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I-NSC

After so many years... still no ID

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It is not a nudibranch as it does not have any gills or rhinophores nor is it an underwater banana. It does crawl and is about 5mm in length. The head is on the left while the body is almost circular instead of flat.

Shot in Mataking, Sabah, Malaysia in the day, at the depth of 12m.

 

What could it be? I have initially asked around and one results I received was a juvenile sea cucumber. Can anyone verify and confirm? Appreciate your viewing and comments.

 

3547848632_14764eccaf.jpg

Edited by I-NSC

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We have a sand dwelling holothurian down here that has similar shape and smooth texture. Paracudina australis, maybe something in Caudinidae???

http://museumvictori...ndenspiegel.pdf

 

Cheers,

Jim.

 

Interesting... thanks Jim. Will have to read up on the papers.

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Do you have other photos of it that you can post? Or perhaps a enlarged crop?

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Do you have other photos of it that you can post? Or perhaps a enlarged crop?

 

Dear Leslie,

 

I am afraid that I do not have any other images of the subject as I lost most of the images when my HDD crashed.

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Too bad about your HDD!

 

Well, I don't think it's a Paracaudina or another sea cucumber. Paracaudina species - especially young individuals - have translucent skin and it's easy to see the 5 muscle bands characteristic of holothuroids. They should be visible in an animal this size. I believe it's probably an acoel worm. They aren't noticed very much because of their small size. Until recently they were classified with flatworms but now they have their own phylum - Acoelomorpha.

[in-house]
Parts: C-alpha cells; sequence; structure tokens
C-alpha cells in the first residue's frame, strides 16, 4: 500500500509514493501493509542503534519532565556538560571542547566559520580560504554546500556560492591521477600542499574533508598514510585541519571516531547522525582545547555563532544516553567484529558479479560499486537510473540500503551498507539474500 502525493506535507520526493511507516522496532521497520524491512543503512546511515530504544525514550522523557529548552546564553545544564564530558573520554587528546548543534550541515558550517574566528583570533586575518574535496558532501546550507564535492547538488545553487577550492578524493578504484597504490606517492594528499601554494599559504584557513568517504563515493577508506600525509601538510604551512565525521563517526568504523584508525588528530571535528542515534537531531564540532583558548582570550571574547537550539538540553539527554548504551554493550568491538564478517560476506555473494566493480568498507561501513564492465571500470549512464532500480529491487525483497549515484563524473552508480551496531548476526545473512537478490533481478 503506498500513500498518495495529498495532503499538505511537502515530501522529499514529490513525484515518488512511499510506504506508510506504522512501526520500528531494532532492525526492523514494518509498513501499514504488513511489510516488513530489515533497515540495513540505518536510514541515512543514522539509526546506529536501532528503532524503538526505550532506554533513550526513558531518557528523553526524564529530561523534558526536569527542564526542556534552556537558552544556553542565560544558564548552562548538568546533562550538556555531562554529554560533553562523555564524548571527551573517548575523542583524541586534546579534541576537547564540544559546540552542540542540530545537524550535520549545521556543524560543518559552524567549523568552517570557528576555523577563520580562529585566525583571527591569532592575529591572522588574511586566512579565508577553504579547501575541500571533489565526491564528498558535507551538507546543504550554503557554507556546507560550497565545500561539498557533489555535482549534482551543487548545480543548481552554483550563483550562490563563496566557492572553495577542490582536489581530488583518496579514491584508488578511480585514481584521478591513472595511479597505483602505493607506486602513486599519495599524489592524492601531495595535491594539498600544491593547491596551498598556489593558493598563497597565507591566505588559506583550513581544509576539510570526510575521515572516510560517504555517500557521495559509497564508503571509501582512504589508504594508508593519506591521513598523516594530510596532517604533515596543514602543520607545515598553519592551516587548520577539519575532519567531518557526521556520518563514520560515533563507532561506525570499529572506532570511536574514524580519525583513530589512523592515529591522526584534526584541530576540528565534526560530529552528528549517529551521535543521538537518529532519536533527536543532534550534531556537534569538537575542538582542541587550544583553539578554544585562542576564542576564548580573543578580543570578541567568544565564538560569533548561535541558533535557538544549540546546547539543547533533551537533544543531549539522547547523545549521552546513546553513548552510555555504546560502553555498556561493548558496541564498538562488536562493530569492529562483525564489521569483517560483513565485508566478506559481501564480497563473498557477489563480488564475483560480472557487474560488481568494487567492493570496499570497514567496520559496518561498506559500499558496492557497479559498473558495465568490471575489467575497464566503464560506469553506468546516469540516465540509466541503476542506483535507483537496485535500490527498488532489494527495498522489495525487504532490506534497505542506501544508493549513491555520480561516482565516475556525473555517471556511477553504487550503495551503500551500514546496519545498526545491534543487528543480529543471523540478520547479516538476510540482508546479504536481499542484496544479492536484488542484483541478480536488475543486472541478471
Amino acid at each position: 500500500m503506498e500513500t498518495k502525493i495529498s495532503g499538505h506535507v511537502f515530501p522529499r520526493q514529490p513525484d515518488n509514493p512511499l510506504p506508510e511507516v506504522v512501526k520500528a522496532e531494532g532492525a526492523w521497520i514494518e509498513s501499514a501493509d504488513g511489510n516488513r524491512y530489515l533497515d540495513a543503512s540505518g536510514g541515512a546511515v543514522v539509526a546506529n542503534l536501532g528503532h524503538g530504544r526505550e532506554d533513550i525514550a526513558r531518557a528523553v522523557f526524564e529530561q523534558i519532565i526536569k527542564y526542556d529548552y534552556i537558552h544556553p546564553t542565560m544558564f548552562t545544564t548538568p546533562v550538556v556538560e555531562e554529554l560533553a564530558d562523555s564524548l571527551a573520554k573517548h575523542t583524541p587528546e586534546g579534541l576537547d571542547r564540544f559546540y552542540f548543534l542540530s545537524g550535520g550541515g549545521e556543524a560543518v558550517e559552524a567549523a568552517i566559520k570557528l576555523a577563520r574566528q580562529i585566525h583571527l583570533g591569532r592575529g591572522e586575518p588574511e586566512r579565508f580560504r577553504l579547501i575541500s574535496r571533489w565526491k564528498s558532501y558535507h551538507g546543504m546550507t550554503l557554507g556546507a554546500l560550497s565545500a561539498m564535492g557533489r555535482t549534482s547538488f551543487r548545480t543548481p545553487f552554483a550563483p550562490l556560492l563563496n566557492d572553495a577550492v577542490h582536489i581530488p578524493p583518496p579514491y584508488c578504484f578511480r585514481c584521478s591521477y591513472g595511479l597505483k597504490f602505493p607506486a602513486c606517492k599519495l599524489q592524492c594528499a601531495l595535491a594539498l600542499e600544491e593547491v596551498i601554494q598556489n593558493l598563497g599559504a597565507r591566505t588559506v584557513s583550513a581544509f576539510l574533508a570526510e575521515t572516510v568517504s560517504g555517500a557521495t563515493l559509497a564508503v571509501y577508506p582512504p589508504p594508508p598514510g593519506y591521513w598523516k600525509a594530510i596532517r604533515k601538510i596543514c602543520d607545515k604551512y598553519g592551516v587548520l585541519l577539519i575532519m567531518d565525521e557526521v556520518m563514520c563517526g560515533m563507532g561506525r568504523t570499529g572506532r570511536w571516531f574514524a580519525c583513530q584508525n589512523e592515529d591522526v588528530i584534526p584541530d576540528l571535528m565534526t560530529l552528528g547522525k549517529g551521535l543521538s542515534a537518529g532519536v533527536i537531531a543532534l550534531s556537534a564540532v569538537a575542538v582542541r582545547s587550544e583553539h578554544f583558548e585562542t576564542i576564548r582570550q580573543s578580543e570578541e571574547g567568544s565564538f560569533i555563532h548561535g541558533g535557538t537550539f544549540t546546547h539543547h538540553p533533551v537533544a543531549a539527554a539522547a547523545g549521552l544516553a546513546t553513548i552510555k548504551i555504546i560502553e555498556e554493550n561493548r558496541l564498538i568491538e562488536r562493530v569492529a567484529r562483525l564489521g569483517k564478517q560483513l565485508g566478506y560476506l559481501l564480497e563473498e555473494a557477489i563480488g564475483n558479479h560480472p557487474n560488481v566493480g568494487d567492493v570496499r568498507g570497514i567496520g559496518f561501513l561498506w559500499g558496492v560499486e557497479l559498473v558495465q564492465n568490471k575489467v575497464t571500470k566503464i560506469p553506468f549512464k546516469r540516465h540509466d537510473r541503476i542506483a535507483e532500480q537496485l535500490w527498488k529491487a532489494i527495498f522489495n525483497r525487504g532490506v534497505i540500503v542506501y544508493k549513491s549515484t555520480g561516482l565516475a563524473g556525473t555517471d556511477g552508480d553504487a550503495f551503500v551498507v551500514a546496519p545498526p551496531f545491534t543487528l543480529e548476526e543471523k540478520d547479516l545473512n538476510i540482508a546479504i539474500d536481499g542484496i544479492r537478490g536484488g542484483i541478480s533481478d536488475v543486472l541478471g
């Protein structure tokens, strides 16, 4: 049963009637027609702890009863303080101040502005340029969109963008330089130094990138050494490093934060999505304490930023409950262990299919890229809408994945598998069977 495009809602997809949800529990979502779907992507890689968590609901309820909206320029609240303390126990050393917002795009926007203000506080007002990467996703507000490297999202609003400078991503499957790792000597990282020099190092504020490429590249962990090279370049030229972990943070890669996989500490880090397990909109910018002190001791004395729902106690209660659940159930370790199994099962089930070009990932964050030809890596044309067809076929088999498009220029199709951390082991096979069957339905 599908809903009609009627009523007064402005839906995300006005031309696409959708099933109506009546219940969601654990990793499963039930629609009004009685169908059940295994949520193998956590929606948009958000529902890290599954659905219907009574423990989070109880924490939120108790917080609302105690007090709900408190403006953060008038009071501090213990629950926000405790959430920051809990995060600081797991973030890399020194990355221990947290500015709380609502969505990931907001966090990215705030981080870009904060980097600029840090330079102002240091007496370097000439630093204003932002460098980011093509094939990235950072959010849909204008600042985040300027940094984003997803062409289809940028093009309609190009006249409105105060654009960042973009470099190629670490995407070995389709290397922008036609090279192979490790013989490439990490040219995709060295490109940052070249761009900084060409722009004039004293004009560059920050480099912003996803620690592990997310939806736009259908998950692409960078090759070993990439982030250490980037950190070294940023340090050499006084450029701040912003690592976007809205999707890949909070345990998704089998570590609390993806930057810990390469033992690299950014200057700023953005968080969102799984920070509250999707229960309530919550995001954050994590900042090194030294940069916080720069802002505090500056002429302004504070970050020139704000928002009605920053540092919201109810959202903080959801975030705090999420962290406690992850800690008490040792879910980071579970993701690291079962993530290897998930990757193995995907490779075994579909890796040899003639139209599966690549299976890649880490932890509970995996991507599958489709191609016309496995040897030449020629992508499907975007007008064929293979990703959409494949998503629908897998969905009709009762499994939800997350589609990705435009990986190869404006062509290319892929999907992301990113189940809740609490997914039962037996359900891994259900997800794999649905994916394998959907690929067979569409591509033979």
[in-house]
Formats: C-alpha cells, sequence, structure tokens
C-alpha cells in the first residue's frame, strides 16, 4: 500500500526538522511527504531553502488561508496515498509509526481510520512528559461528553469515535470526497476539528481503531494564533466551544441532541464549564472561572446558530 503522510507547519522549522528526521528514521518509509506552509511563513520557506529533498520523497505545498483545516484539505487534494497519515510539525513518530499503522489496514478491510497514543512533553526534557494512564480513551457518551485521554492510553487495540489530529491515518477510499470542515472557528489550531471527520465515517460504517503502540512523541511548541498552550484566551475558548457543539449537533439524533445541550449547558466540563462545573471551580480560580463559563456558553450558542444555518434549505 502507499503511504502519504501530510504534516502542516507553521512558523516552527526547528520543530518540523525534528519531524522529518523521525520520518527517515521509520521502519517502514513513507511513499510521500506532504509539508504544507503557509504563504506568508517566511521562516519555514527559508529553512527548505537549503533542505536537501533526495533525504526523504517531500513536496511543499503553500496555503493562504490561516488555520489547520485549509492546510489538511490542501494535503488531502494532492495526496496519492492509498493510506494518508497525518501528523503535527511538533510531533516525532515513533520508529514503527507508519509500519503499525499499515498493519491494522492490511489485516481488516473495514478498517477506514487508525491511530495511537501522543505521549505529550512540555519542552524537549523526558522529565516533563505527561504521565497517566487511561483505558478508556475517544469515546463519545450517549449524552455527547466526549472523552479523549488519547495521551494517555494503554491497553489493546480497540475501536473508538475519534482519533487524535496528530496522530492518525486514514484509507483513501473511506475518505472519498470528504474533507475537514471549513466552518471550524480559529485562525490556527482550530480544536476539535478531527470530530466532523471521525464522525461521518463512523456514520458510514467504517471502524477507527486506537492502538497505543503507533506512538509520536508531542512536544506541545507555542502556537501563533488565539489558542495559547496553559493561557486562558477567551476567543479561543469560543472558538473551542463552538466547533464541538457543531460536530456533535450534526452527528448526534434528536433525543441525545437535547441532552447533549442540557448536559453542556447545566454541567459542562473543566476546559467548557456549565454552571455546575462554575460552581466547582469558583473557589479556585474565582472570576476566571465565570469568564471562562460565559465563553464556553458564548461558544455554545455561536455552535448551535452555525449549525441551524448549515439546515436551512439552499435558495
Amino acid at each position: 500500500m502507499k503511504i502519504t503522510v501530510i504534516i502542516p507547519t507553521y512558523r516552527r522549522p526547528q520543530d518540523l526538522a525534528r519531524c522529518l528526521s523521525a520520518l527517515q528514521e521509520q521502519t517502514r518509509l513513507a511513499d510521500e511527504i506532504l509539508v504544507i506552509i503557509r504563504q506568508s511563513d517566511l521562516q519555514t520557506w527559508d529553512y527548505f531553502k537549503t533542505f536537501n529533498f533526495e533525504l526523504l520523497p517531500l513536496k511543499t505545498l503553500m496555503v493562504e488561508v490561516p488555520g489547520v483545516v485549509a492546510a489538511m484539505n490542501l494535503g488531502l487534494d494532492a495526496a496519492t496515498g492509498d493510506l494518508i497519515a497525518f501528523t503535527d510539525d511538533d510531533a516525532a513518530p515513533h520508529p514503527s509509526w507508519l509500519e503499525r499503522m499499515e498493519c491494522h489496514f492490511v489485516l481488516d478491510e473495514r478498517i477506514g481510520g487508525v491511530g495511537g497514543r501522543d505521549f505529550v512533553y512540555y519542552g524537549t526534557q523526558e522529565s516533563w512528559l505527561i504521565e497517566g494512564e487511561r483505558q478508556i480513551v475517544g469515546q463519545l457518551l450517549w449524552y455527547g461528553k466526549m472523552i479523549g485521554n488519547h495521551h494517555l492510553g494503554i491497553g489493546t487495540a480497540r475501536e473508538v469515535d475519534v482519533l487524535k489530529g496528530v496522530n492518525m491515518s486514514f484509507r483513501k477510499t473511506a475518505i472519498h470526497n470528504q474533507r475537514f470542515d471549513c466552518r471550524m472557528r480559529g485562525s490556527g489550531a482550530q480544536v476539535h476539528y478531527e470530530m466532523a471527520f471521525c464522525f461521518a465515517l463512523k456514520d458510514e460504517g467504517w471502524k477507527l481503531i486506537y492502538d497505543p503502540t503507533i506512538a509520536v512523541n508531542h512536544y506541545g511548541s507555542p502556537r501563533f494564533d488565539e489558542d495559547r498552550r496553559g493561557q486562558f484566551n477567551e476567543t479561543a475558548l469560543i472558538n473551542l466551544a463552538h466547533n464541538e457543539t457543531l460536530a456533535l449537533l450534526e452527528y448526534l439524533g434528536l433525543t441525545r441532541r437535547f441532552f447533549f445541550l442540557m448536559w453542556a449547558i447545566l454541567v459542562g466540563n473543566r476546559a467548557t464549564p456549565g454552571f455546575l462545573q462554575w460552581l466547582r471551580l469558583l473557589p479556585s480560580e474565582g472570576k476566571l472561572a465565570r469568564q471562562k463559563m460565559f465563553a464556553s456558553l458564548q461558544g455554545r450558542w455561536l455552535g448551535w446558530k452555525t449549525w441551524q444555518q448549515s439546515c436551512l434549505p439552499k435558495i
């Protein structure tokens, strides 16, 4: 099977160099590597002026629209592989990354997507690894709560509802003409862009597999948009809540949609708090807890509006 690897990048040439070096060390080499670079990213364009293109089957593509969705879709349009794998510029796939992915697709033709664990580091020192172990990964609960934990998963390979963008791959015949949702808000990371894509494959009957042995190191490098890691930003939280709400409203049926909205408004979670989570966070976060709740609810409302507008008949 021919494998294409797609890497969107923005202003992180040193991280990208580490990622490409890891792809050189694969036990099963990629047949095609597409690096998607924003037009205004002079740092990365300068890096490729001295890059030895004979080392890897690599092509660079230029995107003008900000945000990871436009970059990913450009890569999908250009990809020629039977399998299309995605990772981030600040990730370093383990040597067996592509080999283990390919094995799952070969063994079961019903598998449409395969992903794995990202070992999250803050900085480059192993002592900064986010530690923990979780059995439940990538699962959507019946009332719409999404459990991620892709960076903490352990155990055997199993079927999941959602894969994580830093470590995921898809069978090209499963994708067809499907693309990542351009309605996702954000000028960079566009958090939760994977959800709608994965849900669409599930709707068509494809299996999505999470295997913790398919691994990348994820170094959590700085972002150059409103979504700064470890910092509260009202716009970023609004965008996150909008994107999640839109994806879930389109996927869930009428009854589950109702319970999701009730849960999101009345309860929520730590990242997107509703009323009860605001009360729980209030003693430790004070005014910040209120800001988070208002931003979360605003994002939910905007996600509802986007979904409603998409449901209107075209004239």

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Too bad about your HDD!

 

Well, I don't think it's a Paracaudina or another sea cucumber. Paracaudina species - especially young individuals - have translucent skin and it's easy to see the 5 muscle bands characteristic of holothuroids. They should be visible in an animal this size. I believe it's probably an acoel worm. They aren't noticed very much because of their small size. Until recently they were classified with flatworms but now they have their own phylum - Acoelomorpha.

 

Thank you Leslie,

 

I will look into the acoel worms to see if there are any other similarities and information. It is interesting to know that it is something not too observed due to it's size but when your waiting for a videographer dive buddy and looking around at a single spot, you tend to notice the smallest of things moving on the ground.

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